- A recap of May releases:
P.S. Be Eleven by Rita Williams Garcia; Amistad, 21 May
How I became a ghost by Tim Tingle; Road Runner Press; 28 May
Get over it by Nikki Carter; Dafina Press; 28 May
Death, Dickinson and the Demented life of Frenchie Garcia by Jenny Torres-Sanchez; Running Press Kids; 28 May
Note that in June 2011, I listed 11 books written by authors of color.
The Thing About Luck by Cynthia Kadohata. Atheneum, 4 June. MG Summer knows that kouun means “good luck” in Japanese, and this year her family has none of it. Just when she thinks nothing else can possibly go wrong, an emergency whisks her parents away to Japan—right before harvest season. Summer and her little brother, Jaz, are left in the care of their grandparents, who come out of retirement in order to harvest wheat and help pay the bills.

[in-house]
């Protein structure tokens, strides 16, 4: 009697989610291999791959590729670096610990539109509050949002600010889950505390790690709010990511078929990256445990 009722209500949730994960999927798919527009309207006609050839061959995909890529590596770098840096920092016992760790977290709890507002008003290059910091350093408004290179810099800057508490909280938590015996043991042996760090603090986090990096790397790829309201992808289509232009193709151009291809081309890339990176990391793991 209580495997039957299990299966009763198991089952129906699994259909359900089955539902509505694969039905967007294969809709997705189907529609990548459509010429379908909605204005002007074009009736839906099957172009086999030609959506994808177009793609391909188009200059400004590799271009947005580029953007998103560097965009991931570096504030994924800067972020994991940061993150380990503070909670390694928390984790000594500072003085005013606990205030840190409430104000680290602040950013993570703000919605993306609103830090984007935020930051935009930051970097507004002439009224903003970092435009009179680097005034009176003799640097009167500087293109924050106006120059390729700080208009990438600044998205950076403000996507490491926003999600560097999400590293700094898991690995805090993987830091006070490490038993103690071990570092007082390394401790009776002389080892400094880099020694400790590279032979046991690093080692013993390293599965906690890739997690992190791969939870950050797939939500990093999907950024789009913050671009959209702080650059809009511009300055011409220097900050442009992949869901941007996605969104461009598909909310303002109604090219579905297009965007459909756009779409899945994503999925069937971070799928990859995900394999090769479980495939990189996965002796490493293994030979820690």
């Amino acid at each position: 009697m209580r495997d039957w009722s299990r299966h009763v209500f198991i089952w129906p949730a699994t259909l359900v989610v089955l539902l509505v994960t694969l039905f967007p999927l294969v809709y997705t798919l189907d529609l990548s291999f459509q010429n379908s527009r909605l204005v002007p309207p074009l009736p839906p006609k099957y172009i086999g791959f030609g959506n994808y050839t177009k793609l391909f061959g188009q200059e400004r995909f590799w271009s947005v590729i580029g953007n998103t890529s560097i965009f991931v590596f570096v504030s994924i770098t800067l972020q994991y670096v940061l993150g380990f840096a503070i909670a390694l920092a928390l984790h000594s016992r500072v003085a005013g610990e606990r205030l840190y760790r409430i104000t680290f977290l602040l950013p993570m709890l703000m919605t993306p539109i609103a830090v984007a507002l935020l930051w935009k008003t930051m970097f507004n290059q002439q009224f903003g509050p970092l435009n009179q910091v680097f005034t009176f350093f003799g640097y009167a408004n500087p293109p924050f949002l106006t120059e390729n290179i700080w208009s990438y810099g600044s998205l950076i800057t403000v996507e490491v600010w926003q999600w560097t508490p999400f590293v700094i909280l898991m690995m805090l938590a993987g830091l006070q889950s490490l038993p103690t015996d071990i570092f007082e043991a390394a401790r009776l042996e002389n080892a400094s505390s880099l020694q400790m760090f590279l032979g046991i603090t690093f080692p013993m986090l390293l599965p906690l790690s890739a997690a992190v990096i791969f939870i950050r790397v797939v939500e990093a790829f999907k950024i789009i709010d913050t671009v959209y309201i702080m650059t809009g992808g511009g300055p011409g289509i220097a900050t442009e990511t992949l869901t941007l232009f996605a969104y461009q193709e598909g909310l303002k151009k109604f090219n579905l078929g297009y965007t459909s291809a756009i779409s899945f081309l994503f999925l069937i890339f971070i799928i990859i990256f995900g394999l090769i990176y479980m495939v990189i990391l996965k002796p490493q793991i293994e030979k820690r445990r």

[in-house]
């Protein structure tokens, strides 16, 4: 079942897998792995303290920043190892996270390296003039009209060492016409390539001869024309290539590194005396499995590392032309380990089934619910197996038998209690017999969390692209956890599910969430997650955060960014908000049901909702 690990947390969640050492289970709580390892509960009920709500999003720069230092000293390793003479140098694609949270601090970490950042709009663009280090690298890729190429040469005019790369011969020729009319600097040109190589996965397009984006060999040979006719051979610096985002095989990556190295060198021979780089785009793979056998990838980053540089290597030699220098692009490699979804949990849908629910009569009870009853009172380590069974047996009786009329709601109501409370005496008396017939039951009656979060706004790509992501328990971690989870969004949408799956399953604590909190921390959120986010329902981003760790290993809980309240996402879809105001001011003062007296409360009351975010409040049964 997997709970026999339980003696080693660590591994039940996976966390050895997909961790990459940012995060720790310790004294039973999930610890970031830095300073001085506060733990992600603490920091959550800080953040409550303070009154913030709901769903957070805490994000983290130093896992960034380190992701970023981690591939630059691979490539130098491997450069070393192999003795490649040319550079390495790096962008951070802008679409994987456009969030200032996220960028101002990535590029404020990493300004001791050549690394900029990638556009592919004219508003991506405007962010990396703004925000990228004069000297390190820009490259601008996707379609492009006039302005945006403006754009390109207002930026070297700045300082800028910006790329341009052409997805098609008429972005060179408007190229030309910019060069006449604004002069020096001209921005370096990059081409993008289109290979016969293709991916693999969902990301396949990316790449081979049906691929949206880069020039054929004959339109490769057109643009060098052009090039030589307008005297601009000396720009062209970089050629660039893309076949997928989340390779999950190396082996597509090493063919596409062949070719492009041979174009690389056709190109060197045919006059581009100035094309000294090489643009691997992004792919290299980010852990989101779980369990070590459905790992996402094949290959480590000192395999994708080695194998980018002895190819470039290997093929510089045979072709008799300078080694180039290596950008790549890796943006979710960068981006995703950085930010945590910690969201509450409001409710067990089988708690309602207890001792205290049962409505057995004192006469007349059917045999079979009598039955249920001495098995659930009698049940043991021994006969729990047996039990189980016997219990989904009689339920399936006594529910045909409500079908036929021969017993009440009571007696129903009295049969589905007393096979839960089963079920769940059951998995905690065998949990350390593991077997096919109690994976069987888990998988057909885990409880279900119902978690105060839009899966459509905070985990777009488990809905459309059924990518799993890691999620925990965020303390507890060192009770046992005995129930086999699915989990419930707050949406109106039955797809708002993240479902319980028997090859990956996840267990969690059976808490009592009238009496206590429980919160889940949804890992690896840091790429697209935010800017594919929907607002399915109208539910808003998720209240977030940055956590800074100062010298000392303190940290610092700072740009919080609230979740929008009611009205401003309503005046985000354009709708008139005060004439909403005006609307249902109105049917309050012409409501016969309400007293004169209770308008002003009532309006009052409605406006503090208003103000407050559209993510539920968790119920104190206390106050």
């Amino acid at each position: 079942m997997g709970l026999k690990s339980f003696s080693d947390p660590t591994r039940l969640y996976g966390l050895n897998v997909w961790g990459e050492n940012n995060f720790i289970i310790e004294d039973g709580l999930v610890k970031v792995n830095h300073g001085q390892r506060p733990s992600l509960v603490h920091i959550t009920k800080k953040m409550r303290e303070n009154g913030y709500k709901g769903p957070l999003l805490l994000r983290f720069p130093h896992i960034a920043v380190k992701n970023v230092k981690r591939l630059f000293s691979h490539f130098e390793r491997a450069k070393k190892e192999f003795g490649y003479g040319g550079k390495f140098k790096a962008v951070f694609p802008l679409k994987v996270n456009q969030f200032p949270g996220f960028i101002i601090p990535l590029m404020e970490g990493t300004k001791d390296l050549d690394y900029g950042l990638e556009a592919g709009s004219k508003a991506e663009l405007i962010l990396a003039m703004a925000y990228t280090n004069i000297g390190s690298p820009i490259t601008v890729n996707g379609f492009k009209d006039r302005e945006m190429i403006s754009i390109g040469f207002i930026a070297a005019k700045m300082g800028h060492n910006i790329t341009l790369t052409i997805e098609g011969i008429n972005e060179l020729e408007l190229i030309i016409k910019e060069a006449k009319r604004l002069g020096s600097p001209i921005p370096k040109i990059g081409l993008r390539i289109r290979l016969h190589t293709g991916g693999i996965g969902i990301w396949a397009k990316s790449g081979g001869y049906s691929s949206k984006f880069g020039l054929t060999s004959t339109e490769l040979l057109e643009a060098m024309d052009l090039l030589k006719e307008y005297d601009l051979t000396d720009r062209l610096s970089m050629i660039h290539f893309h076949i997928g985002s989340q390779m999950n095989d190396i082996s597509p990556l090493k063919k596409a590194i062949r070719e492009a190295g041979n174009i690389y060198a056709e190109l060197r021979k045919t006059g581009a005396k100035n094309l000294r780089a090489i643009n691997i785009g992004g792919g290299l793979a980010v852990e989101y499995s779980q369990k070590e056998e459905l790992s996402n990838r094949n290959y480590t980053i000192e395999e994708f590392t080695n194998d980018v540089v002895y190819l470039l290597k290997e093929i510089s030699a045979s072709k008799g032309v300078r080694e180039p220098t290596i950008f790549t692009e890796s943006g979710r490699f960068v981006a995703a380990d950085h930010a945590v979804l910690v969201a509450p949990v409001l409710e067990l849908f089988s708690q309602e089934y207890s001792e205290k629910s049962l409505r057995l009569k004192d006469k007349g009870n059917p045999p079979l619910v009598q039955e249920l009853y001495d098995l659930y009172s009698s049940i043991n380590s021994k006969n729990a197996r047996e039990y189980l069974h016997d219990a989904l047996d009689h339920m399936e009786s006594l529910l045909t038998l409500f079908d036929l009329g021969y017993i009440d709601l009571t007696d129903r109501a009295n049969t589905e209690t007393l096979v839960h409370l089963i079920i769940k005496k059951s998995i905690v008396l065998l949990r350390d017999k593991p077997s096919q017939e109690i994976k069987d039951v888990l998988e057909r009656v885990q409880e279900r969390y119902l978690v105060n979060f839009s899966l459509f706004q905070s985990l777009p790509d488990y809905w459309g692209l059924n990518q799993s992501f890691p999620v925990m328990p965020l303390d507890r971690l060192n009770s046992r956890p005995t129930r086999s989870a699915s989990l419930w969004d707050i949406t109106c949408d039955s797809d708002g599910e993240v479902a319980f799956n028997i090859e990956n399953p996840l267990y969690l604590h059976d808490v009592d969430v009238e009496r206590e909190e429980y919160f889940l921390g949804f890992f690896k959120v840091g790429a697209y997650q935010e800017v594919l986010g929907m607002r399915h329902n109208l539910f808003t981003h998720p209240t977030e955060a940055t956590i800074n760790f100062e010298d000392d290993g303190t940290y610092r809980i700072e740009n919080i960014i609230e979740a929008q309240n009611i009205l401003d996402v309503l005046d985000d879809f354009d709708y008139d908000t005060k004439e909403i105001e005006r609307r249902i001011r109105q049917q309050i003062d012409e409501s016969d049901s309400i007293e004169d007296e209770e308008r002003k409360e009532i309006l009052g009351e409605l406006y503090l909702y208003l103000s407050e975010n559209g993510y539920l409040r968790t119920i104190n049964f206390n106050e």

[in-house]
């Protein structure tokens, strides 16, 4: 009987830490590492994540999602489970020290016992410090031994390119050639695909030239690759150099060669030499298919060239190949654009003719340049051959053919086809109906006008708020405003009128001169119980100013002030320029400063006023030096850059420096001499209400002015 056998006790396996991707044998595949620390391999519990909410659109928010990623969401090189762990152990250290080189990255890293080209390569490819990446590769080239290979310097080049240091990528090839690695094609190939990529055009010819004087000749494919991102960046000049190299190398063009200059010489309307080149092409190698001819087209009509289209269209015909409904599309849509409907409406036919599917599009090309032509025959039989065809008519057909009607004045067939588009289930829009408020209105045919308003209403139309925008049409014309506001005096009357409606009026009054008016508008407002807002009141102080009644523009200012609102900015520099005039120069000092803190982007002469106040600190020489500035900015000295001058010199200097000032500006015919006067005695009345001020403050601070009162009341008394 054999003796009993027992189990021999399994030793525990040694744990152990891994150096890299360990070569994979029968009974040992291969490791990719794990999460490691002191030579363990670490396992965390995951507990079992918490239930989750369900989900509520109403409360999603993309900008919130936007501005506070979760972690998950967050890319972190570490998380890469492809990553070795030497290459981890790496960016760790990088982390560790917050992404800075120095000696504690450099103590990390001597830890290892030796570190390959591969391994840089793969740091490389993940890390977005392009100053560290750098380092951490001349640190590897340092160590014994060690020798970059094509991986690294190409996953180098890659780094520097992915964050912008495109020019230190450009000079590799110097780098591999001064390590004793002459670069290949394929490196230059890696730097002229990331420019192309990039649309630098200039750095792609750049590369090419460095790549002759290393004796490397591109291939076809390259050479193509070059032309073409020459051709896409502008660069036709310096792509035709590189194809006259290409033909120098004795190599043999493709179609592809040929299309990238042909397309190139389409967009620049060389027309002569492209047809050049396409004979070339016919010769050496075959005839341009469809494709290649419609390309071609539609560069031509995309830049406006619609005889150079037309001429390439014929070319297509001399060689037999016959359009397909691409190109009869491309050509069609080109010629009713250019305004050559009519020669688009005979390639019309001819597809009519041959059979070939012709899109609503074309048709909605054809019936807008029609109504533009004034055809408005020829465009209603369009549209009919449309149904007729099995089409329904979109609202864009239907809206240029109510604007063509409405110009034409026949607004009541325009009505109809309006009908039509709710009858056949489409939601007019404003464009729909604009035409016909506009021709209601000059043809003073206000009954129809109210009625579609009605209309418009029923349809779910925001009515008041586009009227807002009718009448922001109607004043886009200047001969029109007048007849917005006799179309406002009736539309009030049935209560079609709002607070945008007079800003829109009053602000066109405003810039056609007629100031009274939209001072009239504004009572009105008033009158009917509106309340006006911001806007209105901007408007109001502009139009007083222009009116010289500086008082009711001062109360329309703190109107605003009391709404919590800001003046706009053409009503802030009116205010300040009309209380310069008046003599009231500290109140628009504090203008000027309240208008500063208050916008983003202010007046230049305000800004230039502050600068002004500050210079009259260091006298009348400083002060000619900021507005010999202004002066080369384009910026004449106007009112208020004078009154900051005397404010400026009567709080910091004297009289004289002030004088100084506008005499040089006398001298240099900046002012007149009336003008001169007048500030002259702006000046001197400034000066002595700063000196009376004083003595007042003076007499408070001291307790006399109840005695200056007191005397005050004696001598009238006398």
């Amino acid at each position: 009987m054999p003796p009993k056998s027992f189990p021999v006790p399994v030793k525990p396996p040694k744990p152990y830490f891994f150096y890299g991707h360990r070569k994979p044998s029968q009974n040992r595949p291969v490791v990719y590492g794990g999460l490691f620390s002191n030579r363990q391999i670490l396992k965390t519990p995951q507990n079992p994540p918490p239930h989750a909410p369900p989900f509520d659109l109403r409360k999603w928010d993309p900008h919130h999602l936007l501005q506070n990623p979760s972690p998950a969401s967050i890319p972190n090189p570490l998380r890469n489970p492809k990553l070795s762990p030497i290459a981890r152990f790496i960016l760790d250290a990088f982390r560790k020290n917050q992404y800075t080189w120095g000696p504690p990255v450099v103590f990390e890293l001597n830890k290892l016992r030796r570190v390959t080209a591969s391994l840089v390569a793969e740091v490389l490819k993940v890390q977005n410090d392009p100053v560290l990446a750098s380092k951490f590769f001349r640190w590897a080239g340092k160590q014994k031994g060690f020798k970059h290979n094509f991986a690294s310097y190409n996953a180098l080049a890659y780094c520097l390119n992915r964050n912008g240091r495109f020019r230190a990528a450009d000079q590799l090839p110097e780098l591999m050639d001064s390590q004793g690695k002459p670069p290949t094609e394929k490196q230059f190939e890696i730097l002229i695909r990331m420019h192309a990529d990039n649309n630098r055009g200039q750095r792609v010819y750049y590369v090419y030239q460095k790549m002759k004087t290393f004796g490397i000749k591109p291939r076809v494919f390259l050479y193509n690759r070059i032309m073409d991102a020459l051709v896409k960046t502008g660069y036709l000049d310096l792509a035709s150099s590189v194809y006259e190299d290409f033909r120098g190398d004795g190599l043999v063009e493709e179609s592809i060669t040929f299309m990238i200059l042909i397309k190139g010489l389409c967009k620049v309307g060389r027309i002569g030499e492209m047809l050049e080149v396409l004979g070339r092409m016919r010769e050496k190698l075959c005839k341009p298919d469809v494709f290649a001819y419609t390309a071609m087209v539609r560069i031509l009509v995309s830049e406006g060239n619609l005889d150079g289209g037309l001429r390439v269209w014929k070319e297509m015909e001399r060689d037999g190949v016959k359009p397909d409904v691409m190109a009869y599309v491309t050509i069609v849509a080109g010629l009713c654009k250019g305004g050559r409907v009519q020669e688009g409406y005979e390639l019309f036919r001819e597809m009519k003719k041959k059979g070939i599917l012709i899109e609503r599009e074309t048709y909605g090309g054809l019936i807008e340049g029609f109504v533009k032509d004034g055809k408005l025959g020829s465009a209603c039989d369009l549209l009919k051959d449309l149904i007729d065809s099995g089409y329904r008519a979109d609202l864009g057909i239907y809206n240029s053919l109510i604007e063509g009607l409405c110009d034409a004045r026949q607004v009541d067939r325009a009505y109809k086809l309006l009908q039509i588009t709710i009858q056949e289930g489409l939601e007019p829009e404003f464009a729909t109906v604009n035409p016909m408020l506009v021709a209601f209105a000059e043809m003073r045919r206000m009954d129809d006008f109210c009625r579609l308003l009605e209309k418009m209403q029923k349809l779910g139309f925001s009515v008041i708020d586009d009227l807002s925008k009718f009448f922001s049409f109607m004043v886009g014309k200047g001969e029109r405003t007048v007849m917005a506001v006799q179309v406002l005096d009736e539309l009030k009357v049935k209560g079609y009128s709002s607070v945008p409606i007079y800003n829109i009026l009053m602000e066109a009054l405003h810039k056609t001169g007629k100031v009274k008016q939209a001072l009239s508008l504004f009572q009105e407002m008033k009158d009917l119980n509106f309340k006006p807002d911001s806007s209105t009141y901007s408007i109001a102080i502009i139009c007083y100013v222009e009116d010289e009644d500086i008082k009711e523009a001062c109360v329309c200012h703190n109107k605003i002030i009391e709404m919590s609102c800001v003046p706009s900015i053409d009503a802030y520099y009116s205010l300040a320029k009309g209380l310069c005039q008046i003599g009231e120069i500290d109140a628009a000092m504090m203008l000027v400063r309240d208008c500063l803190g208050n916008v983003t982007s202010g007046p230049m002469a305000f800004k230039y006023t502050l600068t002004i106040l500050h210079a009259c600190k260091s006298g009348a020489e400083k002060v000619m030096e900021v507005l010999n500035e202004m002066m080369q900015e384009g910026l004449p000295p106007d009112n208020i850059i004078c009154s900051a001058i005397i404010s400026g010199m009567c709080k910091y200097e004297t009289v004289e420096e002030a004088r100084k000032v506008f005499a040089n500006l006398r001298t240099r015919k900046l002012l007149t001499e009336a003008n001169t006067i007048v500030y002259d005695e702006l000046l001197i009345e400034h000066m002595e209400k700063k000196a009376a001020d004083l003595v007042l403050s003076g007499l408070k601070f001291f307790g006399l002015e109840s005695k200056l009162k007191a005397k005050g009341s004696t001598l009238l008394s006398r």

The thing about Obaachan and Jiichan is that they are old-fashioned and demanding, and between helping Obaachan cook for the workers, covering for her when her back pain worsens, and worrying about her lonely little brother, Summer just barely has time to notice the attentions of their boss’s cute son. But notice she does, and what begins as a welcome distraction from the hard work soon turns into a mess of its own.
Having thoroughly disappointed her grandmother, Summer figures the bad luck must be finished—but then it gets worse. And when that happens, Summer has to figure out how to change it herself, even if it means further displeasing Obaachan. Because it might be the only way to save her family. (Amazon)
Ask My Mood Ring How I Feel by Diane Lopez (who I am so glad to see writing again!) Little, Brown Books for Young Readers. 11 June. It’s summer before eighth grade, and Erica “Chia” Montenegro is feeling so many things that she needs a mood ring to keep track of her emotions. She’s happy when she hangs out with her best friends, the Robins. She’s jealous that her genius little sister skipped two grades. And she’s passionate about the crushes on her Boyfriend Wish list. And when Erica’s mom is diagnosed with breast cancer, she feels worried and doesn’t know what she can do to help.